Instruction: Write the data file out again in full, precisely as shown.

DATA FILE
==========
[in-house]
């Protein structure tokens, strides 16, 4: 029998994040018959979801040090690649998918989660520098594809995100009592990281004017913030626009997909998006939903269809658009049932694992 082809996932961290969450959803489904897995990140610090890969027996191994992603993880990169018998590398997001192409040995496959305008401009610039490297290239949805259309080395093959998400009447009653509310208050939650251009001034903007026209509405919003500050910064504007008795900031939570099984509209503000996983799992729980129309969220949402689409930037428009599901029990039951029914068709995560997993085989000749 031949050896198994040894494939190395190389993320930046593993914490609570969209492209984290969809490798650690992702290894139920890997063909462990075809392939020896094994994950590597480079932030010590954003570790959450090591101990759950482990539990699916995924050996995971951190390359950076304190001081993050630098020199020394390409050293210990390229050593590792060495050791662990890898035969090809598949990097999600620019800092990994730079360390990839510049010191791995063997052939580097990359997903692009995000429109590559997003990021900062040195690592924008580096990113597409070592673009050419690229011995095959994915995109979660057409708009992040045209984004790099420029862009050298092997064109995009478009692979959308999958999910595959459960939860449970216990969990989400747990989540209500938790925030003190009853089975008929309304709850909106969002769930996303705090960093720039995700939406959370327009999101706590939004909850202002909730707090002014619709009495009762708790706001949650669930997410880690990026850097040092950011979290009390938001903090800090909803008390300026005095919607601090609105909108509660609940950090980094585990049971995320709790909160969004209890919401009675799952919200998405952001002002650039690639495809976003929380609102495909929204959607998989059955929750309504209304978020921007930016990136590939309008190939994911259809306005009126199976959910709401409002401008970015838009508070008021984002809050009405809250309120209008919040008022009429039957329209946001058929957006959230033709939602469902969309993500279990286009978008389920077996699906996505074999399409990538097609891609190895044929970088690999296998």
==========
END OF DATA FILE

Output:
[in-house]
């Protein structure tokens, strides 16, 4: 029998994040018959979801040090690649998918989660520098594809995100009592990281004017913030626009997909998006939903269809658009049932694992 082809996932961290969450959803489904897995990140610090890969027996191994992603993880990169018998590398997001192409040995496959305008401009610039490297290239949805259309080395093959998400009447009653509310208050939650251009001034903007026209509405919003500050910064504007008795900031939570099984509209503000996983799992729980129309969220949402689409930037428009599901029990039951029914068709995560997993085989000749 031949050896198994040894494939190395190389993320930046593993914490609570969209492209984290969809490798650690992702290894139920890997063909462990075809392939020896094994994950590597480079932030010590954003570790959450090591101990759950482990539990699916995924050996995971951190390359950076304190001081993050630098020199020394390409050293210990390229050593590792060495050791662990890898035969090809598949990097999600620019800092990994730079360390990839510049010191791995063997052939580097990359997903692009995000429109590559997003990021900062040195690592924008580096990113597409070592673009050419690229011995095959994915995109979660057409708009992040045209984004790099420029862009050298092997064109995009478009692979959308999958999910595959459960939860449970216990969990989400747990989540209500938790925030003190009853089975008929309304709850909106969002769930996303705090960093720039995700939406959370327009999101706590939004909850202002909730707090002014619709009495009762708790706001949650669930997410880690990026850097040092950011979290009390938001903090800090909803008390300026005095919607601090609105909108509660609940950090980094585990049971995320709790909160969004209890919401009675799952919200998405952001002002650039690639495809976003929380609102495909929204959607998989059955929750309504209304978020921007930016990136590939309008190939994911259809306005009126199976959910709401409002401008970015838009508070008021984002809050009405809250309120209008919040008022009429039957329209946001058929957006959230033709939602469902969309993500279990286009978008389920077996699906996505074999399409990538097609891609190895044929970088690999296998």